“Following my bliss” or something like that

Nine years ago, on Friday, March 5, 1999, I walked out of my relatively secure corporate marketing job so that on Monday, March 8, I could walk into my living-room-turned-home-office as a self-employed writer. My Day-Timer shows that I actually logged 4 billable hours that first day; 27 that first week.

In those days, I used to track billable time religiously — a by-product of working for the most anal firm on the planet for four years. As if totalling and recording it every day and week would somehow make it increase. Today, I’m much more lax in my tallying — but I still have the same Day-Timer and still manage my time and my projects the same way I did on Day 1 (although my penmanship has deteriorated drastically).

I always tell people this is the longest I’ve worked anywhere. Four years was my “as long as I can stand it” threshold in four previous jobs (one lasted only 2 years, another 3). And while I would be making more money had I stayed in a “real job,” and I still miss the security of a steady paycheck, and the isolation can be hard to take (coworkers were always the best part of working anywhere), I wouldn’t have traded the past 9 years of freedom for anything.

There is so much more to life than money. Living at a more leisurely pace for one. My days no longer revolve around my job, the alarm clock, the commuting weather, what the heck I’m going to say in this year’s performance review, or how Joe So-and-So is going to re-write what I’ve spent hours writing. Sure, I’m still a slave to my clients (who sometimes rewrite what I do, but a lot less frequently than my bosses did), still have to do projects I don’t like, and still have to get out there and prove myself every day. I always fret about money and when the next check’s going to arrive.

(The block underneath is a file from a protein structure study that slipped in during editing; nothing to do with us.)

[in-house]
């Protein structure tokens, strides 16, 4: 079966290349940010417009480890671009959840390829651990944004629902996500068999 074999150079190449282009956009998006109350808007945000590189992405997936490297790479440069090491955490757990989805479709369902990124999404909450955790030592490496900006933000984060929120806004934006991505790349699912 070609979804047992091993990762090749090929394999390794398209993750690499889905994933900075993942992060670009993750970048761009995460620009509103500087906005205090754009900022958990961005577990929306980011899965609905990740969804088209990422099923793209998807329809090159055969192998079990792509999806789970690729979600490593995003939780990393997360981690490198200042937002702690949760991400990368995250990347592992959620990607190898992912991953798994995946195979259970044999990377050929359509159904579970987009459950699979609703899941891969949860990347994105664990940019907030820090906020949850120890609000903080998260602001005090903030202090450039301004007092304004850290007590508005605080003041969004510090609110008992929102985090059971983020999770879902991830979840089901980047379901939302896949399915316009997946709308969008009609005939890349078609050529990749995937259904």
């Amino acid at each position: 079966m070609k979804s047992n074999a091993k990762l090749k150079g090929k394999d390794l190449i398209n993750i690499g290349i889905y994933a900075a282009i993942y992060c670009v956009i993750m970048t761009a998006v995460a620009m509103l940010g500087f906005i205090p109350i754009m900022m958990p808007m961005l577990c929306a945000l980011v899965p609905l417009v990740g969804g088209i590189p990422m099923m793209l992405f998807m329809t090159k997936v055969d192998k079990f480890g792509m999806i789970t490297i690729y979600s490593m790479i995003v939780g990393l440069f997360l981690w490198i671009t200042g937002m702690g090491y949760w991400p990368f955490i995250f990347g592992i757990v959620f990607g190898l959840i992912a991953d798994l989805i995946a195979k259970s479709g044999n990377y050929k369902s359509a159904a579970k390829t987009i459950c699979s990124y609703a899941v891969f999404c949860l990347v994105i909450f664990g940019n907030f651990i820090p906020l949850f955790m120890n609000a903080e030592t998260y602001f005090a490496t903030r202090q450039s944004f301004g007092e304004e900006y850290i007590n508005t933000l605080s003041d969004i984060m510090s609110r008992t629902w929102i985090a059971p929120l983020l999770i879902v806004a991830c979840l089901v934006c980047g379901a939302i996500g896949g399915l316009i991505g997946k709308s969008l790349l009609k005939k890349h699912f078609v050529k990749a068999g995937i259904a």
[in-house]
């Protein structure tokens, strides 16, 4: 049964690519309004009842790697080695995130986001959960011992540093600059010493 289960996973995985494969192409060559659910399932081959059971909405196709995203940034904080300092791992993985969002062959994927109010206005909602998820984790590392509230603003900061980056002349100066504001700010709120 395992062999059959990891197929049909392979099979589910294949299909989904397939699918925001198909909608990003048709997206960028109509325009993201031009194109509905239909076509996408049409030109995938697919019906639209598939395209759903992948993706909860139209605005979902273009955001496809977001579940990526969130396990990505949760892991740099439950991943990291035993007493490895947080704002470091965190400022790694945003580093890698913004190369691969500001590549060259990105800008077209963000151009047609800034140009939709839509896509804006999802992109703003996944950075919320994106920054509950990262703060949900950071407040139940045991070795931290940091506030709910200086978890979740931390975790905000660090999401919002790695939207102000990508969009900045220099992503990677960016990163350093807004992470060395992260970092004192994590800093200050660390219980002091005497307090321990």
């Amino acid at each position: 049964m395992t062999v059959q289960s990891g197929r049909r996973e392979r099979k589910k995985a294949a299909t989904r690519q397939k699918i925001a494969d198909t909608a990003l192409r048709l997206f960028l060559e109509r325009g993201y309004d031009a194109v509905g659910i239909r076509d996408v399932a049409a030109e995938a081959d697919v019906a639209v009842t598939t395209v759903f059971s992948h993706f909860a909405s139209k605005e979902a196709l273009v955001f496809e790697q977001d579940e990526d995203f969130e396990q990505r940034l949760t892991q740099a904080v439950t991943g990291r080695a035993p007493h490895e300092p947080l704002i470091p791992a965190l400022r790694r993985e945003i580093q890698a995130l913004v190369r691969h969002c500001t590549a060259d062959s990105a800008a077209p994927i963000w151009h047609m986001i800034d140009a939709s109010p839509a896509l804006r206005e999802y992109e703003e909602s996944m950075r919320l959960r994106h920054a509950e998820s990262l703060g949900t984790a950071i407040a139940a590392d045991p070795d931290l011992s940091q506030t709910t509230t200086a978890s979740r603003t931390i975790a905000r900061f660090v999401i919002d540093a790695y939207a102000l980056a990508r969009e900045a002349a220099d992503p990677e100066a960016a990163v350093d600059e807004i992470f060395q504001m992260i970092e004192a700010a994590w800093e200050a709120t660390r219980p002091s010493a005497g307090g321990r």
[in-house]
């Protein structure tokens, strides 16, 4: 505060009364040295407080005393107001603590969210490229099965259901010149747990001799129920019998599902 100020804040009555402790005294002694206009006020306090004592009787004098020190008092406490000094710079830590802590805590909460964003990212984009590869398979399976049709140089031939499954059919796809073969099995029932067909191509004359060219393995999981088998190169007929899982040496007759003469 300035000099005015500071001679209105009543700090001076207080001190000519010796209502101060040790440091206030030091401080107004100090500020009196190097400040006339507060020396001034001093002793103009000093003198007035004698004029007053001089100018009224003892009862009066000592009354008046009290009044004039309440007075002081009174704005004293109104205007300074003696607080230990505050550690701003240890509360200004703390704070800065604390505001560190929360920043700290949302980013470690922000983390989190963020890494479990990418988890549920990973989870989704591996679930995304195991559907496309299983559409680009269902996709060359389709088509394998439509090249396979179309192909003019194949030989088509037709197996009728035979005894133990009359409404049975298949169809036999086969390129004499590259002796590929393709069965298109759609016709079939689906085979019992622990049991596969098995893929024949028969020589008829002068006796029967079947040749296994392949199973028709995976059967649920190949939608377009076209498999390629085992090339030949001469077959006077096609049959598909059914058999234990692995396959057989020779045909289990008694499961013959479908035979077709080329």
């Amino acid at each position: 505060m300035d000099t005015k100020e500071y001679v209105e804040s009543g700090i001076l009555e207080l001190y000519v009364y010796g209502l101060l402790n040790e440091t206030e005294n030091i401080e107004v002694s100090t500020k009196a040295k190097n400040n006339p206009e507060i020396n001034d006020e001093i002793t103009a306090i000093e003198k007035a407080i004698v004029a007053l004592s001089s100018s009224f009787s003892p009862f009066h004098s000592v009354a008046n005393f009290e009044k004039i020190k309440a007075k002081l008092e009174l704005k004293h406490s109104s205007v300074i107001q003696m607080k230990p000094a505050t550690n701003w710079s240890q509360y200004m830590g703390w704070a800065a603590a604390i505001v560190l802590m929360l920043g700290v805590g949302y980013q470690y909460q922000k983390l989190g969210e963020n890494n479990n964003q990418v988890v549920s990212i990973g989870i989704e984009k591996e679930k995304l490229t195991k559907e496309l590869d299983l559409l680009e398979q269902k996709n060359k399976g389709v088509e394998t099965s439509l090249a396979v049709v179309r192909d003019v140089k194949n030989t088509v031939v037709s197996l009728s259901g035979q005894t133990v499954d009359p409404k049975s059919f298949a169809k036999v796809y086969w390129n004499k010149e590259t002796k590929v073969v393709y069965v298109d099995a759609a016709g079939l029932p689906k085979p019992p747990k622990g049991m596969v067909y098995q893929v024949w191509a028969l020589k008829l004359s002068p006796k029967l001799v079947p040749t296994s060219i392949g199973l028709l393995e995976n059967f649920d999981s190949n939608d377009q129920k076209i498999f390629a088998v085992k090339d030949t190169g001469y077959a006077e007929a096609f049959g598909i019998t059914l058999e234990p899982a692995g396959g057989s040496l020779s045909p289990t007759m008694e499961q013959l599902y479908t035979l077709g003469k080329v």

But, just as Ginger could do everything Fred could do, backwards and in high heels, I can do everything an “on-the-job” writer does, in slippers and while also doing the laundry, paying bills, cleaning the house, cuddling the cat, and enjoying a midday walk on a sunny day. That makes up for a lot of financial insecurity.

Still, I worry about the future. Will clients accept a 60-year-old freelancer? A 70-year-old? Is there a “Welcome to Wal-Mart” or “Would you like to Biggee Size that?” in my elderly future? More and more, it seems that way, and the prospects are frightening. (After all, I’ve never worked retail or food service. Talk about old dog, new tricks.) Maybe I should start now — take a part-time job just so I can learn the ropes?

Such are the uncertainties a middle-age free agent contemplates. Maybe not so different from what a middle-age corporate slave contemplates — but with a little less money in the bank, a little more job (and self) satisfaction, and a lot more likelihood I can look back and say it was all worth it.

How we spend our days is, of course, how we spend our lives.
                                          ~ Annie Dillard,
The Writing Life


  1. Anonymous said,

    Saturday, March 8, 2008 at 9:46 am

    Don’t worry, all our problems will be over today.(I bought a powerball ticket)

  2. WritingbyEar said,

    Saturday, March 8, 2008 at 10:11 am

    Thank God someone is being proactive.

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